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What's Up with Newsweek?

Posted on Sunday, April 29, 2018 at 1:14 PM

A quick review of Newsweek's print edition leaves one wondering who's propping it up financially. This is a story of mystery and intrigue.

By William Dunkerley

Recently I saw the April 6 issue of Newsweek. It has 48 pages plus covers. From a quick glance I deduced that its only ads consist of a public service ad, a house ad, a UNICEF ad, and a whiskey ad.

Given that sparsity of ad content, I thought perhaps the magazine is being supported by subscription revenue. But when I went to look for the subscription price, I could find no subscription information.

Maybe the print edition is being generously subsidized by its digital counterpart. But that's hard to judge from the outside. And it leaves open the question of why.

The magazine seems well staffed. Its masthead lists 32 editorial and creative staffers plus 5 managerial figures. In addition, the publication boasts a stable of 43 writers. Despite an absence of visible financial support, Newsweek certainly is not scrimping on staff.

Assessing the Magazine's Quality

The editorial content of the April issue is almost 60 percent political, with an emphasis on foreign issues. Culture articles occupy 17 percent of the edit space, followed by 12 percent for opinion and 7 percent for science.

Glancing through the articles, the quality of writing seems okay. I stopped to read an article about the comedic actor Garry Shandling. What I saw is writing that appears interesting but is lacking in journalistic quality. It isn't until two-thirds down the third column that a reader learns that Shandling has been dead for two years. On page two it shows Shandling sitting at what I recognized to be his own ham radio station. But the disjointed caption makes no mention of that and instead comments on his college engineering major.

On April 4 the Washington Examiner had remarked, "Just when you think Newsweek has hit rock bottom, they prove you wrong. So very wrong." The Examiner's story goes on to detail how Newsweek tweeted an alert that grossly exaggerated the number of people hospitalized after an active shooter incident. It had gleaned its info from intercepted police radio conversations. The Examiner concludes, "Even cub reporters know you're not supposed to report police scanner chatter as fact, let alone tweet the alleged details from their newsroom's official social media accounts."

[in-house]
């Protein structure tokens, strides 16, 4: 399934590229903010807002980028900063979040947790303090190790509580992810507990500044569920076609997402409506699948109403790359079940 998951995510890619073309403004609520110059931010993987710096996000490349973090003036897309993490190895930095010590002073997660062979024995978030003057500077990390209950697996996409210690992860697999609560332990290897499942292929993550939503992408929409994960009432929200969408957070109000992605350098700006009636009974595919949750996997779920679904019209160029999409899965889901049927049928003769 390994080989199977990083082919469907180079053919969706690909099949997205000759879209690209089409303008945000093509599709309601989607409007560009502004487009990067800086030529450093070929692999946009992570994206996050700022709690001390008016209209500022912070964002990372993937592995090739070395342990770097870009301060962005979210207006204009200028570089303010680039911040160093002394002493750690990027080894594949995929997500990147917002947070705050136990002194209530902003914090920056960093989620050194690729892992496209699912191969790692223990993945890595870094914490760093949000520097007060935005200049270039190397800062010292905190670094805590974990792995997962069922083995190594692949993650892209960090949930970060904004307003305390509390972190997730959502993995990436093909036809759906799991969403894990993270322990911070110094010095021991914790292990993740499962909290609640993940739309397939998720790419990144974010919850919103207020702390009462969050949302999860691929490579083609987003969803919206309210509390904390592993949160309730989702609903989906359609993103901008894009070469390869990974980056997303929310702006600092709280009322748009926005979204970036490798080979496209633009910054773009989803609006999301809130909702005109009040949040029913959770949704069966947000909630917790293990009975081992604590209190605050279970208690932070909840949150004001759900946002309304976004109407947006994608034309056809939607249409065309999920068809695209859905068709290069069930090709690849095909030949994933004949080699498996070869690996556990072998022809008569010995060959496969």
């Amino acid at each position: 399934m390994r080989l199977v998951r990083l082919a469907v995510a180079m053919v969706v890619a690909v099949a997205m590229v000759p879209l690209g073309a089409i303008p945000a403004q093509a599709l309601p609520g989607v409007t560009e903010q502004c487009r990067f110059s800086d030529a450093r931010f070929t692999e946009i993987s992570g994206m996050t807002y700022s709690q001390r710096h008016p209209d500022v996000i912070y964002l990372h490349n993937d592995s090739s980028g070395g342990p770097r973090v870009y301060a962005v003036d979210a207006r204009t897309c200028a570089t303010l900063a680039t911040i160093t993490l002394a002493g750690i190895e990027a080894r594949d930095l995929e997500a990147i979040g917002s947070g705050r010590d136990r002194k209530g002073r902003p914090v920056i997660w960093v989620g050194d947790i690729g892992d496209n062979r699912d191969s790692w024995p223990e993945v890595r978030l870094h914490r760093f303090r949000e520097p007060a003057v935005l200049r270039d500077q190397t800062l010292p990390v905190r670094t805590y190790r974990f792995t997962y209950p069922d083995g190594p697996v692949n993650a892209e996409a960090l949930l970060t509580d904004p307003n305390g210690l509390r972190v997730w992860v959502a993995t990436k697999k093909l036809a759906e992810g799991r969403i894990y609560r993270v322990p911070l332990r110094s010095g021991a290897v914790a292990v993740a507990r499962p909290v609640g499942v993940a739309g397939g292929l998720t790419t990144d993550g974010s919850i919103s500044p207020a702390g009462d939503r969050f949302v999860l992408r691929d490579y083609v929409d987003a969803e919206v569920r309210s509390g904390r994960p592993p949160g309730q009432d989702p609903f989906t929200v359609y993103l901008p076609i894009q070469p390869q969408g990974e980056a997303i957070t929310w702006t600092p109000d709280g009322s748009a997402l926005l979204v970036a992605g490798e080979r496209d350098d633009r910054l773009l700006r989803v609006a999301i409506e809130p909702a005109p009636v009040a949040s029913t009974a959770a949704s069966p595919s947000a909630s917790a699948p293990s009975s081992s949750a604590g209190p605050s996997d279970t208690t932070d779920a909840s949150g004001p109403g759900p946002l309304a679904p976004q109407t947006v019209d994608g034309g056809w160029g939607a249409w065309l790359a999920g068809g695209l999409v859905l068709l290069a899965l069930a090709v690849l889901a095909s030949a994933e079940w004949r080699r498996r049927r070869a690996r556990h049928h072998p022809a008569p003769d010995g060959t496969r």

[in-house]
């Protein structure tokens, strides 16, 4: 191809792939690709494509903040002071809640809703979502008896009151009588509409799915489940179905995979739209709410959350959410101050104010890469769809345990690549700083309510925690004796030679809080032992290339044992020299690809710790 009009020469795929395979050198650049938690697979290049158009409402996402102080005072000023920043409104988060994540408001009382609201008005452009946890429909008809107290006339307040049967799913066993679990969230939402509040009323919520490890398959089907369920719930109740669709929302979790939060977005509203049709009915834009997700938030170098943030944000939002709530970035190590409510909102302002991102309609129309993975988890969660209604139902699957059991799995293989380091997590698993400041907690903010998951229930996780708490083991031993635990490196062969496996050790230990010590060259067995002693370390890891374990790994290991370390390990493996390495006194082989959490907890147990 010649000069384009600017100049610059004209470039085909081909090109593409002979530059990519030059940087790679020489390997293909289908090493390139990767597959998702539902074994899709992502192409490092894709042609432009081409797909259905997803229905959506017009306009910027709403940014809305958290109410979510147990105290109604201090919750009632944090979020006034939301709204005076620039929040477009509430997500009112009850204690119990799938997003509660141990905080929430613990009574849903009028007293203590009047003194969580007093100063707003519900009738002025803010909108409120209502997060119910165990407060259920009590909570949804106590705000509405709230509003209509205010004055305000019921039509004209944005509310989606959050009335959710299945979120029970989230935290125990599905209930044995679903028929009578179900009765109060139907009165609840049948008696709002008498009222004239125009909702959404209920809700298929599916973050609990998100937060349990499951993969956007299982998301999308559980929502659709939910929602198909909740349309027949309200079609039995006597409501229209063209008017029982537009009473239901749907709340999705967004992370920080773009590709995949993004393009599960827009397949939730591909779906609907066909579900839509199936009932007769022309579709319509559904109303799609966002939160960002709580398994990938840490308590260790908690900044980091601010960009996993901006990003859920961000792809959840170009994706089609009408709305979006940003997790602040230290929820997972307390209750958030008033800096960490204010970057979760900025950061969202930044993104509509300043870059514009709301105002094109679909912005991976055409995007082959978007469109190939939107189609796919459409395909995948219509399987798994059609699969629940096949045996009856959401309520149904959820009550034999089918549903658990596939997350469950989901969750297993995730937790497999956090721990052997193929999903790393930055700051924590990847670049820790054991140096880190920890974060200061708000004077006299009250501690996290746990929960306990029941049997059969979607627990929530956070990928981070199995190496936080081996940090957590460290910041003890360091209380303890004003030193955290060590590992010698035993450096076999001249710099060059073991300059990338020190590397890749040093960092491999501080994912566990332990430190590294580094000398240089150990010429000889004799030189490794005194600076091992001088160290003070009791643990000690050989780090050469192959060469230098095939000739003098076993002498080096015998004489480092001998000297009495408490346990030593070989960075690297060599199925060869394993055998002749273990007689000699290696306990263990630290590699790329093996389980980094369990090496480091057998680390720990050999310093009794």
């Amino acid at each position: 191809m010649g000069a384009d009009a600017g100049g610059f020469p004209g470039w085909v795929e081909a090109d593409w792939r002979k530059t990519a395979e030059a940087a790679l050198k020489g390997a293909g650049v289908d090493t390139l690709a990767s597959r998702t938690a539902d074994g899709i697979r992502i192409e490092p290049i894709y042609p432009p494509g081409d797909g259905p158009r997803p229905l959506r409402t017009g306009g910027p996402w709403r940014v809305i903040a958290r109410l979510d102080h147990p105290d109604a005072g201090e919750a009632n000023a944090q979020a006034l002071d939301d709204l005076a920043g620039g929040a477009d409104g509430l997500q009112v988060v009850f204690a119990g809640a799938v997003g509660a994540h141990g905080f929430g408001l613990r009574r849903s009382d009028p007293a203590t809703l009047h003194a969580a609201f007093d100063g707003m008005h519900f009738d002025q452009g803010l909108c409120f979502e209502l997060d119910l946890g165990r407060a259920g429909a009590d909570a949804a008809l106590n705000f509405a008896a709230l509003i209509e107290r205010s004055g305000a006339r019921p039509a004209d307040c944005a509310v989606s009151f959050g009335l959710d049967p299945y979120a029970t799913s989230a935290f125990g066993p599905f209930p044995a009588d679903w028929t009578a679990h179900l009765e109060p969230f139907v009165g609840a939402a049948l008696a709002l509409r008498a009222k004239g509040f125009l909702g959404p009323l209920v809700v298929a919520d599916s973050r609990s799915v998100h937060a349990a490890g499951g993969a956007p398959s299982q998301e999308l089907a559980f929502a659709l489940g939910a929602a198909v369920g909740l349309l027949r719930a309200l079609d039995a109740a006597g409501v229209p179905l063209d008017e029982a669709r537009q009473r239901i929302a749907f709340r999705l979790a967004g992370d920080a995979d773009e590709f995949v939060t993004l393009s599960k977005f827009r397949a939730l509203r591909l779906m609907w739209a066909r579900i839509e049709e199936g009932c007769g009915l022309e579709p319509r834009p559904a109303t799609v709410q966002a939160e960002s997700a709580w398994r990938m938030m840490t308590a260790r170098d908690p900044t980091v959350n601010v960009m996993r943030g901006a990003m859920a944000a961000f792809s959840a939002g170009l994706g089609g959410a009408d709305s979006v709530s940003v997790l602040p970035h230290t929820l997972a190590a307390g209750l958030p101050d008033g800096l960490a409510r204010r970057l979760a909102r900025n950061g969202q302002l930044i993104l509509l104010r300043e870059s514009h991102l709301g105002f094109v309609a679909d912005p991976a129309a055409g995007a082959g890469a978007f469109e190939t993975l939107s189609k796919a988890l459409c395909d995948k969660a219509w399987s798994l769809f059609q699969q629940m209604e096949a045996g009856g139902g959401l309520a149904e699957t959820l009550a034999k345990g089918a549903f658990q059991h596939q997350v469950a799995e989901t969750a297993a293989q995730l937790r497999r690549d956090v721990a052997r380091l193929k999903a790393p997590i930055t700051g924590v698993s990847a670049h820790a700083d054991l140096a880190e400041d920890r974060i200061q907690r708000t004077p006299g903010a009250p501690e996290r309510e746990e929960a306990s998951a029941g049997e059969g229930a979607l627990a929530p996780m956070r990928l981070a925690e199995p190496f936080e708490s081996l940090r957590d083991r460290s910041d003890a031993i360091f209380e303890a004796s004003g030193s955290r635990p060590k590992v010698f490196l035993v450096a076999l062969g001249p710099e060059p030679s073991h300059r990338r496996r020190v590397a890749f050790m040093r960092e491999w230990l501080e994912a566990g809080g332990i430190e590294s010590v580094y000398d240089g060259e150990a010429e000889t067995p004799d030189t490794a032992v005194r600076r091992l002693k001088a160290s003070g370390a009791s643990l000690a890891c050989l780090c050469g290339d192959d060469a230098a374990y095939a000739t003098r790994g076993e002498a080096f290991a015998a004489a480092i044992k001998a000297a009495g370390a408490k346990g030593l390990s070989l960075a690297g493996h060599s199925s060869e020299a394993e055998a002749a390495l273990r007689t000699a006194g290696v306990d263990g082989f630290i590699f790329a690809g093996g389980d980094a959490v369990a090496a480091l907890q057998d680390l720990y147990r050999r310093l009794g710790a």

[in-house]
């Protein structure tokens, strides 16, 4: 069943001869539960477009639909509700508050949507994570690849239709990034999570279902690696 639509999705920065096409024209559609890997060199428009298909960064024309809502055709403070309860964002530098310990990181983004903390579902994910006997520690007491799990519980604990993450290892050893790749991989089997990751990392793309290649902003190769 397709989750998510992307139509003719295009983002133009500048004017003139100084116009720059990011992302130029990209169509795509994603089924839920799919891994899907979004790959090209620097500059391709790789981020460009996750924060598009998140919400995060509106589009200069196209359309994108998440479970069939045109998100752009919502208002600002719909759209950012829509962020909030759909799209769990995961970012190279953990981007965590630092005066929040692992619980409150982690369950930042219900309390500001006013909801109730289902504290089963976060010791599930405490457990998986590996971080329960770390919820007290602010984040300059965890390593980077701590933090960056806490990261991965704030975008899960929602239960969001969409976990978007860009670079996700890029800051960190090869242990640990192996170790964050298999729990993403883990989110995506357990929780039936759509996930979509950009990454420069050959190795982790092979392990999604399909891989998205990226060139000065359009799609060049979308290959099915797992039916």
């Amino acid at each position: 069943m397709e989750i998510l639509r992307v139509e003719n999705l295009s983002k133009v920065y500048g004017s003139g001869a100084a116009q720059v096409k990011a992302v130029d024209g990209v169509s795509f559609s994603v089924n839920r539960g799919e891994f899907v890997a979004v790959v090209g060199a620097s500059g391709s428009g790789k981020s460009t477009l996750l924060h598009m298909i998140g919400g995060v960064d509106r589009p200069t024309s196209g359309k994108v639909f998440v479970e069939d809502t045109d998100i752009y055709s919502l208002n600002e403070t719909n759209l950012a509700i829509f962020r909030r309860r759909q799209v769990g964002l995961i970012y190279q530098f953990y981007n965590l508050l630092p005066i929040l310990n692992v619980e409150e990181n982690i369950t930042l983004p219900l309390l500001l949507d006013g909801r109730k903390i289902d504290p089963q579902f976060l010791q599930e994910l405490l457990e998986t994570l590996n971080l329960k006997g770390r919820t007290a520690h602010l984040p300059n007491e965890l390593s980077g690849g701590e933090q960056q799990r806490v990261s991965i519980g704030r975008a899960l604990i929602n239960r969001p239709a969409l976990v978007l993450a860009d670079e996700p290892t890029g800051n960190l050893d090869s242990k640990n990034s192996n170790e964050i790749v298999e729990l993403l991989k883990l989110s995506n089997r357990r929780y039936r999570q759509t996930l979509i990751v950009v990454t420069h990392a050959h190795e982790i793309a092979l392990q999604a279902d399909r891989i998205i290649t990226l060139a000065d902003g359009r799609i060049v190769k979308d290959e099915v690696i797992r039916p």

Our Previous Analyses of Newsweek

We originally started analyzing Newsweek back in 2010. It had gone from $30 million in profits in 2007 to losses that reached over $28 million by 2009. That's quite a swing. The Great Recession certainly played a role in that disaster. But these losses are completely out of whack with the kinds of setbacks that were experienced industry-wide.

After an astonishingly failed turnaround attempt waged by historian Jon Meacham, the magazine was sold to a 91-year-old retired stereo equipment manufacturer for one dollar. It then went through several iterations and ownerships before winding up in its present shape.

Here are the earlier analyses we presented regarding Newsweek:

Why Newsweek Magazine Failed
July 2010

Breaking News: Newsweek Sold Again,
November 2010

Lessons from Newsweek's Failures
October 2012

Is the Contagion of Failure Striking Publishing?
August 2013

Intrigue about Newsweek's funding is not new. In 2014 Mother Jones did an extensive piece titled "Who's Behind Newsweek? Why are the new owners so anxious to hide their ties to an enigmatic religious figure?" The enigmatic figure the article points to is a South Korean minister named David Jang.

Newsweek in Recent News

Newsweek has been in the news this year too. On February 5, 2018, CNN ran the story, "Chaos at Newsweek: Top editors suddenly out." In addition to reporting on precipitous staff departures, the story explained:

"Last month the Manhattan District Attorney's office raided the company's offices, taking several servers. Newsweek itself, in a story co-written by [Celeste] Katz and Josh Saul, reported that the raid was part of a long-running investigation into the company's finances."

Slate magazine took the matter further with its cover story titled "How Newsweek Collapsed." In addition to describing the role of Reverend Jang, the story also detailed a quizzical connection with Olivet University, which Jang himself founded.

Is There a Bigger Story Here?

So we have a South Korean minister, a university, and a national American publication. That combination eerily echoes the pattern of the late South Korean minister Sun Myung Moon and his controversial Unification Church. There's the minister (Moon), the university (University of Bridgeport), and the national publication (Washington Times). Does this pattern amount to a plan? And if so, for what purpose?

We see near-hysteria in our daily news over foreign influence in American politics. Shouldn't this South Korean connection be something that bears looking into? But that's beyond the scope of STRAT.

For us in the magazine publishing field there is an overall takeaway point, though. Newsweek serves as a model for how not to run a magazine business.

The core business objective of any honest publication should be to serve its natural constituents: the readers and the advertisers. Newsweek strayed far away from that and now seems to be reaping what it sowed. Let that be a lesson for us all.

William Dunkerley is principal of William Dunkerley Publishing Consultants, www.publishinghelp.com.

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